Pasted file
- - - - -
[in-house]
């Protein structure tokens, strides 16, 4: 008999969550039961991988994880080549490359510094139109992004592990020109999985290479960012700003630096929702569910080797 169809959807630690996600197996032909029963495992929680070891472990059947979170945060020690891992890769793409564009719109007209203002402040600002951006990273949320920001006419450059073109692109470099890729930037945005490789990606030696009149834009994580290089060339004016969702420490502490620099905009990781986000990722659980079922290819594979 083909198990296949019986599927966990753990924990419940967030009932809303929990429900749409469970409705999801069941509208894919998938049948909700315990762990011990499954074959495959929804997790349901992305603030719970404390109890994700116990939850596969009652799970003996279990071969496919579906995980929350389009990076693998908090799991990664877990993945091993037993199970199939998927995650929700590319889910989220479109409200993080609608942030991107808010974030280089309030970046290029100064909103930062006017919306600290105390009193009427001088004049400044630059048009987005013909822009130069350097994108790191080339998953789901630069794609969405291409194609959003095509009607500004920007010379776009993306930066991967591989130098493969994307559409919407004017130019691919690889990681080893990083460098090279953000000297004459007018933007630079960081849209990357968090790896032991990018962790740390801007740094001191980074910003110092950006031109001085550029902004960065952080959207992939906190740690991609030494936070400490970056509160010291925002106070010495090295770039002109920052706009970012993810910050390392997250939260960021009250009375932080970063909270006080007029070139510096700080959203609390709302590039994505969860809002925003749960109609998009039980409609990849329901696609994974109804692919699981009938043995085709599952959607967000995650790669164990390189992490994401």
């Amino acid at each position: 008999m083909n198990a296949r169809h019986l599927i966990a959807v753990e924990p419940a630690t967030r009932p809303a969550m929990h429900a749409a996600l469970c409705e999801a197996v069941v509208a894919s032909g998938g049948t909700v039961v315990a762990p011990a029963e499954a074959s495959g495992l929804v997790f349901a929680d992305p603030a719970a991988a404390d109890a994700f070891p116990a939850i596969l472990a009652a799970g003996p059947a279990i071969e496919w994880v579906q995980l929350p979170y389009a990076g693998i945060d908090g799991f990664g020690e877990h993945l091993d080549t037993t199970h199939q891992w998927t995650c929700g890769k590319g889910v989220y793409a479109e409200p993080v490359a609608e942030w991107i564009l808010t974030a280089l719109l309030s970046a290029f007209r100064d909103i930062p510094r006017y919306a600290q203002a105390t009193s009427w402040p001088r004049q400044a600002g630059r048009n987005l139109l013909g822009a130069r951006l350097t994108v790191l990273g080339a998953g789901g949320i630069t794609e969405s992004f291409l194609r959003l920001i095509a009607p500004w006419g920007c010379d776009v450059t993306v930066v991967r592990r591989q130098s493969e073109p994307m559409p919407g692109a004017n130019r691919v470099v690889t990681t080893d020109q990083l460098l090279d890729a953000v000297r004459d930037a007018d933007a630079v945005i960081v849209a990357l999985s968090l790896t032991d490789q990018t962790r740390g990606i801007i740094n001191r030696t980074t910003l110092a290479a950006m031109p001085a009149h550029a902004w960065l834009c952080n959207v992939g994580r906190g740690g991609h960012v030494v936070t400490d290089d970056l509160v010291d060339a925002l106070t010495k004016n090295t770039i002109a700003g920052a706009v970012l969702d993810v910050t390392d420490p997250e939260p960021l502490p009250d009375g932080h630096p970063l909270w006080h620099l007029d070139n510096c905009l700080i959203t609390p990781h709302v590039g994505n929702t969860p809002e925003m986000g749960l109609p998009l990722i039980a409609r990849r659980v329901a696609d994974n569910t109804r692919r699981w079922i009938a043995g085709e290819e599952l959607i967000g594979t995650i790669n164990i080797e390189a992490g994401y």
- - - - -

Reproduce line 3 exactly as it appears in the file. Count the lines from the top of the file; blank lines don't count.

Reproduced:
């Amino acid at each position: 008999m083909n198990a296949r169809h019986l599927i966990a959807v753990e924990p419940a630690t967030r009932p809303a969550m929990h429900a749409a996600l469970c409705e999801a197996v069941v509208a894919s032909g998938g049948t909700v039961v315990a762990p011990a029963e499954a074959s495959g495992l929804v997790f349901a929680d992305p603030a719970a991988a404390d109890a994700f070891p116990a939850i596969l472990a009652a799970g003996p059947a279990i071969e496919w994880v579906q995980l929350p979170y389009a990076g693998i945060d908090g799991f990664g020690e877990h993945l091993d080549t037993t199970h199939q891992w998927t995650c929700g890769k590319g889910v989220y793409a479109e409200p993080v490359a609608e942030w991107i564009l808010t974030a280089l719109l309030s970046a290029f007209r100064d909103i930062p510094r006017y919306a600290q203002a105390t009193s009427w402040p001088r004049q400044a600002g630059r048009n987005l139109l013909g822009a130069r951006l350097t994108v790191l990273g080339a998953g789901g949320i630069t794609e969405s992004f291409l194609r959003l920001i095509a009607p500004w006419g920007c010379d776009v450059t993306v930066v991967r592990r591989q130098s493969e073109p994307m559409p919407g692109a004017n130019r691919v470099v690889t990681t080893d020109q990083l460098l090279d890729a953000v000297r004459d930037a007018d933007a630079v945005i960081v849209a990357l999985s968090l790896t032991d490789q990018t962790r740390g990606i801007i740094n001191r030696t980074t910003l110092a290479a950006m031109p001085a009149h550029a902004w960065l834009c952080n959207v992939g994580r906190g740690g991609h960012v030494v936070t400490d290089d970056l509160v010291d060339a925002l106070t010495k004016n090295t770039i002109a700003g920052a706009v970012l969702d993810v910050t390392d420490p997250e939260p960021l502490p009250d009375g932080h630096p970063l909270w006080h620099l007029d070139n510096c905009l700080i959203t609390p990781h709302v590039g994505n929702t969860p809002e925003m986000g749960l109609p998009l990722i039980a409609r990849r659980v329901a696609d994974n569910t109804r692919r699981w079922i009938a043995g085709e290819e599952l959607i967000g594979t995650i790669n164990i080797e390189a992490g994401y």